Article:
MyOutdoorBuddy.com, Fishing News
New Feature

Click on Columnists  to access travelogues, field reports, advice, humorous tales and answers to your Q’s! 





Products-Services


Website of the Week

                                





Salmon survival, but at what cost?

By Erin Loury, FISHBIO
05/12/15 -- Spring is a time for young salmon to migrate to the ocean - and an increasingly, many are making the trip by truck. Passage in the rivers can be full of hazards, from predators to poor water quality. To improve survival, California hatcheries have for years been loading their juvenile salmon into trucks and releasing them off-site, or in waterways other than where the hatchery is located. From 2007 to 2013, 54 percent of all hatchery fish in California were released off-site (PSMFC 2013), and in 2014, poor river conditions due to the drought resulted in 83 percent of all hatchery fish being transported and released off-site, mostly into the Delta or the San Francisco Bay. While this strategy certainly increases juvenile survival, the question remains - at what cost?

Juvenile salmon, photo courtesy of FISHBIO
Juvenile salmon, photo courtesy of FISHBIO

Fish released off-site do not have the chance to imprint on their natal river, and are therefore likely to stray to other rivers when they return as adults. While incidences of straying occur naturally in salmon populations, hatchery fish released off-site can have staying rates higher than 90 percent (CDFG 2010). In a previous Fish Report we noted concerns about this increasingly common practice and the reductions in genetic diversity that can result (Williamson and May 2005). This genetic homogenization of the Central Valley salmon population is all the more troubling because hatchery fish can reduce overall population fitness: they average only about half the reproductive success of their wild-origin counterparts when spawning naturally (Christie et al. 2014).

The importance of population diversity has been proven in fisheries biology, as fish stocks often display considerable biocomplexity, or biological diversity, which results in more stable and sustainable populations as a whole (Hilborn et al. 2003; Schindler et al. 2010). This stability linked to variation among populations is often referred to as the "portfolio effect," a term borrowed from the field of economics, whereby diverse investments can lead to a more stable financial portfolio.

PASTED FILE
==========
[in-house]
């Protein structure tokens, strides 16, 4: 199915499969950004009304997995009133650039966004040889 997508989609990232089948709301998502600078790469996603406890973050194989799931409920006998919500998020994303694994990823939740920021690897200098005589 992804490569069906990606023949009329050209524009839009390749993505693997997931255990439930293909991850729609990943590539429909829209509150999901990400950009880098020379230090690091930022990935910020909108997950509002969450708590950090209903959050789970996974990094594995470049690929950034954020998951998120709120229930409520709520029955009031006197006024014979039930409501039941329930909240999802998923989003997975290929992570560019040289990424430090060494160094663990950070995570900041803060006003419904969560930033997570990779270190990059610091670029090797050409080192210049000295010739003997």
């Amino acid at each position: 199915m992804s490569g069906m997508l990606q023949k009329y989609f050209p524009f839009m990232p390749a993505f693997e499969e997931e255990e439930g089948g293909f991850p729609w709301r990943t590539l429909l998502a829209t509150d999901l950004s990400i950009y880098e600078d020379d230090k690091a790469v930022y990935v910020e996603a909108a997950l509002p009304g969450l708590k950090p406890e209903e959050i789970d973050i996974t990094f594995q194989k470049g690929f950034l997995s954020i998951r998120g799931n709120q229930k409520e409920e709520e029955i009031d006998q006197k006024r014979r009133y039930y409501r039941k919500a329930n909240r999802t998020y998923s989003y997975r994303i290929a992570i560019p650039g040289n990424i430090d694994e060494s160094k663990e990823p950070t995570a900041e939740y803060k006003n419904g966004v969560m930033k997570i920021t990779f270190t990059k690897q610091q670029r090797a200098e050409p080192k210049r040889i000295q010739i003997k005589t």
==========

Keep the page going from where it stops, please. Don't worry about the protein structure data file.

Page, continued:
Among California salmon stocks, Carlson and Satterthwaite (2011) found that adult returns to the Central Valley as a whole were up to 35 percent more stable than the escapement variability found in each tributary, meaning the collective stability of all stocks was greater than each one individually. Furthermore, the study compared the strength of the Central Valley portfolio effect through time (1957-2008), and found evidence that this stabilizing effect deteriorated between the first 25 years in the data set and the last 25 years. This loss of diversity in the salmon population may possibly be linked to an increase in hatchery production occurring around the same time, the authors noted at the recent Cal Neva American Fisheries Society meeting.

Such losses in biocomplexity are dangerous because of the many threats salmon face in the highly altered Central Valley, and the potential inability of this species to persist if faced with a major environmental disaster, which the current drought in California may foreshadow. Yet despite recommendations from the California Hatchery Scientific Review Group, who warned about increases in straying rates due to off-site releases as early as 2010, managers from across the state have responded to drought conditions by trucking salmon from hatcheries to release sites in the Delta and Bay.